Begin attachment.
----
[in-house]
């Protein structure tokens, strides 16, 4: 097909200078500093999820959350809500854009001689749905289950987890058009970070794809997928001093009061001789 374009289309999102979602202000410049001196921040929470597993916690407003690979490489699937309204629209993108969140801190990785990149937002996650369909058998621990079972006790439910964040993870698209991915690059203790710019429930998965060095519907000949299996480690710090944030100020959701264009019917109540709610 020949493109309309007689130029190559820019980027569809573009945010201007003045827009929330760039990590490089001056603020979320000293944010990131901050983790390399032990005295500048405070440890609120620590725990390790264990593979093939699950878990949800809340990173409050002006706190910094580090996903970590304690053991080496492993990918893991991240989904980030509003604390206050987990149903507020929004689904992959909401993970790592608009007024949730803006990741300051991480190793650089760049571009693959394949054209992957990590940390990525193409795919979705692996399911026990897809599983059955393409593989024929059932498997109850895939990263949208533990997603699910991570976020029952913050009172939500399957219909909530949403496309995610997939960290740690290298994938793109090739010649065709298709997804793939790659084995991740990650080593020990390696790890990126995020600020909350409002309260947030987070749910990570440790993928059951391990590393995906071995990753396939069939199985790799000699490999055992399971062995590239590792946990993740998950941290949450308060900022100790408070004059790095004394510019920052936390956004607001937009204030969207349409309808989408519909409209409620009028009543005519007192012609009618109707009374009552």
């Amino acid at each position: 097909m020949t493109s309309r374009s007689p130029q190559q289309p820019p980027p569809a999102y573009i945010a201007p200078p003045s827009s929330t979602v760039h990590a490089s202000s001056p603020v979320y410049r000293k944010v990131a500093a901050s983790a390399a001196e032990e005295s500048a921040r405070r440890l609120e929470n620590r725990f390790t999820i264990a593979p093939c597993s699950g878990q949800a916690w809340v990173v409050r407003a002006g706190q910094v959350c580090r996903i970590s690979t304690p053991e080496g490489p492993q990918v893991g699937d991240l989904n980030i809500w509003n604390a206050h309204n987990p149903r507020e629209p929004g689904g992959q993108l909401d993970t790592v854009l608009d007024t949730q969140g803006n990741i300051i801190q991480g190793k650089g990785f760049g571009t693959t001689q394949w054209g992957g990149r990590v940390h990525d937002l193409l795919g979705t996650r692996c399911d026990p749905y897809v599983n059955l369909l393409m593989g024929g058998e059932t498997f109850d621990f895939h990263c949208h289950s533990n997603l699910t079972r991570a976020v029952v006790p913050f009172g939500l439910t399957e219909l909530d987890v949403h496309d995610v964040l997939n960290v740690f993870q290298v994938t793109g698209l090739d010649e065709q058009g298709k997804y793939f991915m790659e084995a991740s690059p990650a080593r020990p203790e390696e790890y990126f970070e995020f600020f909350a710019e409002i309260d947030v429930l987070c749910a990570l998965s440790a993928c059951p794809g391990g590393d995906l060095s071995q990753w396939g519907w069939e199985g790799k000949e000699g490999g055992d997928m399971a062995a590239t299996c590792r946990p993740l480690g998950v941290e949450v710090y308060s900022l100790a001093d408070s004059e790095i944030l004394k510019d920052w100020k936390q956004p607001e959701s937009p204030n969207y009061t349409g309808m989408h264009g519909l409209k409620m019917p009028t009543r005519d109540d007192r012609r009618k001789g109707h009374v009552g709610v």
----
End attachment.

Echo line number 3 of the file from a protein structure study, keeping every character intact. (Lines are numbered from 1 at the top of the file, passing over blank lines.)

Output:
């Amino acid at each position: 097909m020949t493109s309309r374009s007689p130029q190559q289309p820019p980027p569809a999102y573009i945010a201007p200078p003045s827009s929330t979602v760039h990590a490089s202000s001056p603020v979320y410049r000293k944010v990131a500093a901050s983790a390399a001196e032990e005295s500048a921040r405070r440890l609120e929470n620590r725990f390790t999820i264990a593979p093939c597993s699950g878990q949800a916690w809340v990173v409050r407003a002006g706190q910094v959350c580090r996903i970590s690979t304690p053991e080496g490489p492993q990918v893991g699937d991240l989904n980030i809500w509003n604390a206050h309204n987990p149903r507020e629209p929004g689904g992959q993108l909401d993970t790592v854009l608009d007024t949730q969140g803006n990741i300051i801190q991480g190793k650089g990785f760049g571009t693959t001689q394949w054209g992957g990149r990590v940390h990525d937002l193409l795919g979705t996650r692996c399911d026990p749905y897809v599983n059955l369909l393409m593989g024929g058998e059932t498997f109850d621990f895939h990263c949208h289950s533990n997603l699910t079972r991570a976020v029952v006790p913050f009172g939500l439910t399957e219909l909530d987890v949403h496309d995610v964040l997939n960290v740690f993870q290298v994938t793109g698209l090739d010649e065709q058009g298709k997804y793939f991915m790659e084995a991740s690059p990650a080593r020990p203790e390696e790890y990126f970070e995020f600020f909350a710019e409002i309260d947030v429930l987070c749910a990570l998965s440790a993928c059951p794809g391990g590393d995906l060095s071995q990753w396939g519907w069939e199985g790799k000949e000699g490999g055992d997928m399971a062995a590239t299996c590792r946990p993740l480690g998950v941290e949450v710090y308060s900022l100790a001093d408070s004059e790095i944030l004394k510019d920052w100020k936390q956004p607001e959701s937009p204030n969207y009061t349409g309808m989408h264009g519909l409209k409620m019917p009028t009543r005519d109540d007192r012609r009618k001789g109707h009374v009552g709610v």